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S. Fong, M.H. Criswell, W.W. Kao, W. Fong; Characterization of a Novel Transgenic Mouse Line Lacking Photoreceptor Development in the Inferior Retina . Invest. Ophthalmol. Vis. Sci. 2003;44(13):4516.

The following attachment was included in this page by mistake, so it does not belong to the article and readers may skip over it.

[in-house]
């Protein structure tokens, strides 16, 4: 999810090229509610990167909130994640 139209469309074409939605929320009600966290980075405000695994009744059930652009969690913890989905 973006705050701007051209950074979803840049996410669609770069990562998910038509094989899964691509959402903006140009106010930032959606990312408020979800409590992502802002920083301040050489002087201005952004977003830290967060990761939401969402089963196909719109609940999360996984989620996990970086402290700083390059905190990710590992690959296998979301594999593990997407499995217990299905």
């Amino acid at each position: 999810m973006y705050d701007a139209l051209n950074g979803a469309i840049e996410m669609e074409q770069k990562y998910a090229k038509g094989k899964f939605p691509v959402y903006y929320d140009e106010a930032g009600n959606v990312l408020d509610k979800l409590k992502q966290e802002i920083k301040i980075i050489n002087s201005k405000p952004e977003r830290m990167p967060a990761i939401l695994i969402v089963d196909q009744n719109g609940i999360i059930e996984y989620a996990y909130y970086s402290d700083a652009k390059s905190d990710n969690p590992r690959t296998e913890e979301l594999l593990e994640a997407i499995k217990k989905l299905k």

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Purpose:To characterize a new transgenic mouse line that could be used in developmental and retinal disease research. Methods:A cone photoreceptor cell-ablated transgenic mouse line was initially generated by introducing a minigene (Trc-Tox176) that contained the GNAT2 promoter, an attenuated diphtheria toxin A-chain, and an enhancer element from human IRBP (Molecular Vision 2000; 6:101-108). The original line exhibited post-natal central-to-peripheral retinal degeneration. The new mouse line appeared after cross breeding a male transgenic mouse with C57 females over several years. Successive generations of this new transgenic line have demonstrated consistent traits. Here longitudinal sections of eyes from transgenic mice (pups to adults) and nontransgenic litter mates were examined by light microscopy. Retinal gene expression levels were evaluated by RT-PCR. Results:In transgenic animals (regardless of age), ~ 44% of the nasal and temporal retina located superiorly appeared morphologically normal, whereas 32% of the inferior retina completely lacked photoreceptor development (i.e., no outer segments, ONL, or OPL), although the RPE layer remained intact. The 24% mid-retinal region exhibited transitional morphology containing partial and malformed photoreceptors. The INL in the inferior retina was thicker than that found superiorly, and may reflect embryonic cell spread into available space. Many retina-specific genes were observed by RT-PCR, including opsin, green visual pigment, GNAT1 and GNAT2 genes. Tissues from the superior retina consistently demonstrated higher expression levels compared to values obtained from the inferior retina. Conclusions:The absence of photoreceptors in the inferior retina is thought to occur through a lack of development, not from retinal degeneration. The underlying cause of this unexpected and dramatic difference in development, particularly between superior and inferior retina, remains under investigation. This new transgenic line serves a potentially useful role for studying the mechanisms of photoreceptor development and as an animal model in retinal disease research.
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